Jun 1 2010

In 2006 McMenamins moved their corporate headquarters to a former wedding chapel and mortuary in North Portland. Finally, in May of 2010, a new "McMenamins" sign has replaced the words "THE LITTLE CHAPEL OF THE CHIMES" above the door to the offices.

New SignThe new sign may look strange because it's something of an experiment. The bare steel is expected to rust fairly quickly into a nice streaky reddish brown and then the painted letters will pop out. Perhaps the wonderful blue welding stains will still be visible. Perhaps the experiment will gradually turn ugly and passersby will wonder what we were thinking.

Mike McMenamin's idea was to add a few respectful enhancements to the beautiful old Chapel building that would make it look a little less serious and a little more fun. The old Chapel sign would have to be replaced anyway.

I emailed a scale drawing of the design to Jeff Allen, the artist responsible for much of the metal artwork at the various McMenamins locations. About a week later he called and said that the sign was mostly finished and that it looked just like the drawing. All I had to do was paint the lettering onto the steel surface. Jeff's a wizard.

The only thing left is for the good old Oregon rain to finish the job.

About the author: Lyle Hehn is one of our McMenamins artists and has been with the company since 1988.
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Comment on this Posting:

#1 aniko Samu Kuschatka

I am wondering, what did you and Jeff do to make it possible that only the blue part rusts and the white lettering doesn't.
PS I absolutely love your and other artist's work at McMenamins!

#2 Lyle

So far there's no rust on the sign. The blue stains are discoloration from welding the steel pieces together.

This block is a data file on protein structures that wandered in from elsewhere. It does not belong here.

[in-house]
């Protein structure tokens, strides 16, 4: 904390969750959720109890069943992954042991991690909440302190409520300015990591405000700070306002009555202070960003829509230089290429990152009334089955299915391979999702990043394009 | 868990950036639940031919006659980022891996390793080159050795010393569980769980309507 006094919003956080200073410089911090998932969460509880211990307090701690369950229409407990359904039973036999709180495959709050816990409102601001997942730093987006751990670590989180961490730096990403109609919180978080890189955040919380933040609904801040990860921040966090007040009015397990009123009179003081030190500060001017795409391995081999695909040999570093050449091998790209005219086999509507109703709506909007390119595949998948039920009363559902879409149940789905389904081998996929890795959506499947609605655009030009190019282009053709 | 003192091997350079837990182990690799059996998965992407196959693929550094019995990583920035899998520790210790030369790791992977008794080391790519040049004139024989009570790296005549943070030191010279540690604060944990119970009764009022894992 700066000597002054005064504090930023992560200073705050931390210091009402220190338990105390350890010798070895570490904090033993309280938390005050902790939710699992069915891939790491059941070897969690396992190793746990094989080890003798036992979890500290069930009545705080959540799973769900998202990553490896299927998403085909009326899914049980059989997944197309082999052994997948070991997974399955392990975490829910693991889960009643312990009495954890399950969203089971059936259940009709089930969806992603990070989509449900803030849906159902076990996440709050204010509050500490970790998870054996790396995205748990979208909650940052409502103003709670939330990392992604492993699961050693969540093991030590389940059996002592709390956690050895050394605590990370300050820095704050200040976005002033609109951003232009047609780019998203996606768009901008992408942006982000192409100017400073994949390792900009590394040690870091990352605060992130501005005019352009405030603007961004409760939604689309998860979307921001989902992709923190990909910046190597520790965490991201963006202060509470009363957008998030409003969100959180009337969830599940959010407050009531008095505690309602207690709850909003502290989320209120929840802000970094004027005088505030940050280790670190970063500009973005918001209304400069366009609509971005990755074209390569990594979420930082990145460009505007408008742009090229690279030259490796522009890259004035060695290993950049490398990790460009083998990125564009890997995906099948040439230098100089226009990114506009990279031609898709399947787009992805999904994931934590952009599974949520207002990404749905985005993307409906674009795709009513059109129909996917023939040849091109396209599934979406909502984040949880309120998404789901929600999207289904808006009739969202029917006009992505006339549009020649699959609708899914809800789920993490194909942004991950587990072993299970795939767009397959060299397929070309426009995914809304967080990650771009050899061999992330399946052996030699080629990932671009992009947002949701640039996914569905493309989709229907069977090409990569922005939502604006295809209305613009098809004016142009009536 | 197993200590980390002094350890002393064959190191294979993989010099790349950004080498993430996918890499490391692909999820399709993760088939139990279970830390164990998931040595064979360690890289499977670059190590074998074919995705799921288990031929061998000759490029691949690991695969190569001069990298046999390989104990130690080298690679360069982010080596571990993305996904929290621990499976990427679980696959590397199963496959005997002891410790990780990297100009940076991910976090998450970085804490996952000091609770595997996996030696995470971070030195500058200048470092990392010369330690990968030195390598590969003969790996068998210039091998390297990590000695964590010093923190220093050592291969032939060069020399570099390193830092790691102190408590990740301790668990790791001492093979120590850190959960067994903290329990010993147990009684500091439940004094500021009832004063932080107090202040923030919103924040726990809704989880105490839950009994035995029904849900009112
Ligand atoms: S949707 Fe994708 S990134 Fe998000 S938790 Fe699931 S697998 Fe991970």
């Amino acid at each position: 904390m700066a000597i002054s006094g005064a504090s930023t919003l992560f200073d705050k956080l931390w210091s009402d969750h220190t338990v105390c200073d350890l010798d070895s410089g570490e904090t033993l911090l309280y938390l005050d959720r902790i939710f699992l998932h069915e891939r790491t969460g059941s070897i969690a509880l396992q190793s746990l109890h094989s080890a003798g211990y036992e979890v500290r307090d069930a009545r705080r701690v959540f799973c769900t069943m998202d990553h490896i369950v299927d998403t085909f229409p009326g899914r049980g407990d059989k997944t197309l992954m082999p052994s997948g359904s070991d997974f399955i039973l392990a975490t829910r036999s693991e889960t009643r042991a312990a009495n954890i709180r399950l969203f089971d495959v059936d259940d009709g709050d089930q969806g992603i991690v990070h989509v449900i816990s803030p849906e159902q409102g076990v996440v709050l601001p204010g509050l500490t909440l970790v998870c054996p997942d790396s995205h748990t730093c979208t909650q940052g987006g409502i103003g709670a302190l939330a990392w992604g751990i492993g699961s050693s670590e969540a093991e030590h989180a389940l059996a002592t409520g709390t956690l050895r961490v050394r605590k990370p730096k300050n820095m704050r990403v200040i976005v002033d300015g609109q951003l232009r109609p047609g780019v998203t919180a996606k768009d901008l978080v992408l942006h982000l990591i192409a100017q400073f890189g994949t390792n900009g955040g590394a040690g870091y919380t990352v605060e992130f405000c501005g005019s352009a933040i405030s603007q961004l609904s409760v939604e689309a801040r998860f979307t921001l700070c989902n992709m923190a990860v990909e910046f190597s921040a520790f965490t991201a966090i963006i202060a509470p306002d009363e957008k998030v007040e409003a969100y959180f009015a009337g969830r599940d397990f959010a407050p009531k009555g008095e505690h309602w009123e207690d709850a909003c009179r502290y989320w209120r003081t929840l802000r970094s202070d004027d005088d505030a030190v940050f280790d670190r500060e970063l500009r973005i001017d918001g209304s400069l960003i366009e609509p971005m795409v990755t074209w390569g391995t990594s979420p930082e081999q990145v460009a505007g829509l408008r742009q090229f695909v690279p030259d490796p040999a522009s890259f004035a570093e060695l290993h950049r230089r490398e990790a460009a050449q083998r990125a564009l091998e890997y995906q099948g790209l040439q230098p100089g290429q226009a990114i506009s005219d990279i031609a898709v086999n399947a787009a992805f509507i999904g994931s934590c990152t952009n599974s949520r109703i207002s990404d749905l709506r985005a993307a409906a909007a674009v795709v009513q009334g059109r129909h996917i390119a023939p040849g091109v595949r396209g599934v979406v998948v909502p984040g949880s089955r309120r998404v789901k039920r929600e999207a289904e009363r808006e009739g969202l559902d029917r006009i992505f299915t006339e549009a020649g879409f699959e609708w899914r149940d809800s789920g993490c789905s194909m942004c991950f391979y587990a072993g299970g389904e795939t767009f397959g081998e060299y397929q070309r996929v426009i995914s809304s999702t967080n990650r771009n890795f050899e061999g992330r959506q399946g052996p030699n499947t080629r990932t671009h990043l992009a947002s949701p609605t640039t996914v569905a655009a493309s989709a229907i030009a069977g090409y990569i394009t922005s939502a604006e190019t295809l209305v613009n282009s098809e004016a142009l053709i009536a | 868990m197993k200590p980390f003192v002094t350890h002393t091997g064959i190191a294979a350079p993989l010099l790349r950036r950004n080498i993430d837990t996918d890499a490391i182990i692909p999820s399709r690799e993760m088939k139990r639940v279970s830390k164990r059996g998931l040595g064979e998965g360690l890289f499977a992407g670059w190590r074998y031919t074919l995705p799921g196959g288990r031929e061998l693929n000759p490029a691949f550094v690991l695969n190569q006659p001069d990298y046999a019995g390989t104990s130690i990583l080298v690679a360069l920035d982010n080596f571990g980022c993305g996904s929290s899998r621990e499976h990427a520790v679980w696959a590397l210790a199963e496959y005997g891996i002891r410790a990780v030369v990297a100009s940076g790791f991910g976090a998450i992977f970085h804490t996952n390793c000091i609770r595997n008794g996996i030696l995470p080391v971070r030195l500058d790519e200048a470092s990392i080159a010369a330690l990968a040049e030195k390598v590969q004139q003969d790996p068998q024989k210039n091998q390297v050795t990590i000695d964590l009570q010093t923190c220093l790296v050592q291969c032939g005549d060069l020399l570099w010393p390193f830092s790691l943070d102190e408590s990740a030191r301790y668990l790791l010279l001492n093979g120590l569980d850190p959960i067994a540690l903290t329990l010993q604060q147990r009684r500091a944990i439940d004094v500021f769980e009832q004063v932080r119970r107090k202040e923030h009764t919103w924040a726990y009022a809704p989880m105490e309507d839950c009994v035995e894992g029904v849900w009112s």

When Jeff was done building the sign, I painted the letters directly onto the steel. If I used the right kind of paint, the rust should happen everywhere except the lettering. Thanks for the comment about our work.
There's more to come!

#3 Aniko Samu Kuschatka

That is right. My mistake for not reading it properly. I know that sometimes metals also get a patina effect. Will this sign eventually get a patina effect as it ages, ? I know some metals have patina over time such as bronze and copper but I am not sure if patina is related to the type of metal that is used. You can purchase patina effect kits so that is why I am wondering.
Did you paint the McMenamin's on there freehand or did you use a stencil? Is is embossed? I know I ask a lot of questions. I am totally fascinated by the work at McMeanmin's. I wish someone wrote a book about the art there. I am an artist too so I have the utmost respect for you guys.

#4 Lyle

I "warped" the lettering in Photoshop to match the curvature of the sign drawing. Then I transferred the lettering to full-sized poster board with an opaque projector and cut out a template. Then I traced the letter outlines onto the steel with a black marker. Then I hand-painted steel primer inside the outlines and finished with two coats of "One Shot" enamel.

I think this steel will just rust, rather than develop a patina, but we'll see.

Questions about how things were done are always welcome, I just never know what level of detail will put people to sleep...

#5 aniko Samu Kuschatka

Thanks Lyle for writing the details. I think knowing the details gives a more satisfying feeling to viewing the art. Sometimes creating the art is just as interesting as viewing it. Laughing about your comment regarding detail. Detail doesn't put me to sleep. I do have more questions for you but perhaps not related to this piece of work.
Do you work at your own studio or do you have several studios where you do work for McMenamins? Say for example one at the headquarters and a private studio etc, etc.

#6 Lyle

We either work at home on panels or graphics, or we drag all our paints and supplies to one of the locations and paint on-site.  My own work area is in my cluttered basement.  "Studio" is too fancy a word for it.

#7 aniko Samu Kuschatka

A basement is a good place to work. You need not have space on a top floor with skylights. A big space is good!
What is the panel made of? When I touched a panel in Edgefield, ( I know, one should never touch a fine piece of art) , it felt cold as if it was plaster on wood and the images painted with acrylic. I didn't rub my hand on it but the surface was intriguing and it felt cold when my finger touched it.